In recent years, Tricycle has featured a number of articles on Pure Land Buddhism, a tradition with which many of our readers have little familiarity. Because of its long history and extensive influence in Buddhism in the West, we have given particular emphasis to the Shin school of Pure Land, which was founded by Shinran (1173-1263), a Japanese monk that Rev. Dr. Alfred Bloom calls a “towering figure” in Buddhism. Read the articles below to get a sense of Shinran and his teachings, and the modern practice of Jodo Shinshu.

Reading list

Daibutsu: the Great Buddha of Kamakura


The Eastern Buddhist is a journal started by D. T. Suzuki in 1921. Suzuki became a Shin practitioner in later life and wrote the influential book Shin Buddhism, which was later retitled “Buddha of Infinite Light.”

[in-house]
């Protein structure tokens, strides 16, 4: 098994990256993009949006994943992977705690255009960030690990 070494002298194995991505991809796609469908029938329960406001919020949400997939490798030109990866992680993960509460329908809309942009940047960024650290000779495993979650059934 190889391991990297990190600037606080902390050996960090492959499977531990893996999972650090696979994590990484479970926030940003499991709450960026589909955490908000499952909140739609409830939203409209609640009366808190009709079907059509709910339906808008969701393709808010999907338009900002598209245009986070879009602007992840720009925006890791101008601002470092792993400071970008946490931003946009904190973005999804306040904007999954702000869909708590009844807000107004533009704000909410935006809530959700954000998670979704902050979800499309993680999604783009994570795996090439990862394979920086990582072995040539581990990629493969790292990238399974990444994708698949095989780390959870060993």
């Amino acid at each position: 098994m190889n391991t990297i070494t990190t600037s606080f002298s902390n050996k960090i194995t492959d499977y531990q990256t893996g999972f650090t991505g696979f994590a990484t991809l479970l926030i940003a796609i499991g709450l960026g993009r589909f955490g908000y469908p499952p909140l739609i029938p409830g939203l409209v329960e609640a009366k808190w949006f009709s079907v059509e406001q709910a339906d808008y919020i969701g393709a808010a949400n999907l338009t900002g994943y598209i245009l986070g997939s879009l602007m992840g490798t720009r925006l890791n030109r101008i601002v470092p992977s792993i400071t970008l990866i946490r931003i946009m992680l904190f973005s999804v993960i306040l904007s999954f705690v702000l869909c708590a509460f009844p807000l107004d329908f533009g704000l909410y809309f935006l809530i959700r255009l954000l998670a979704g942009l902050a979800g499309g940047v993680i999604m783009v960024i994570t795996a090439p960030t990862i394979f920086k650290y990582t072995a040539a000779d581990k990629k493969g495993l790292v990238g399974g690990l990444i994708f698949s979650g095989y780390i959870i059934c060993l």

Monshu Koshin Ohtani’s book “The Buddha’s Wish for the World,” released on the occasion of the 750th memorial for Shinran Shonin, is available on Amazon and Facebook

The Buddhist Churches of America (BCA) has a great bookstore, which is the perfect spot to look for books on Shin Buddhism.

The four websites below are valuable resources on the practice of Shin Buddhism, as well as the life of Shinran Shonin, and the history of Buddhism in Japan:

Jodo-Shinshu Buddhism: Dharma for the Modern Age

Buddhist Churches of America, Berkeley, California

Jodo Shinshu Nishi Hongwanji


Namu Amida Butsu!

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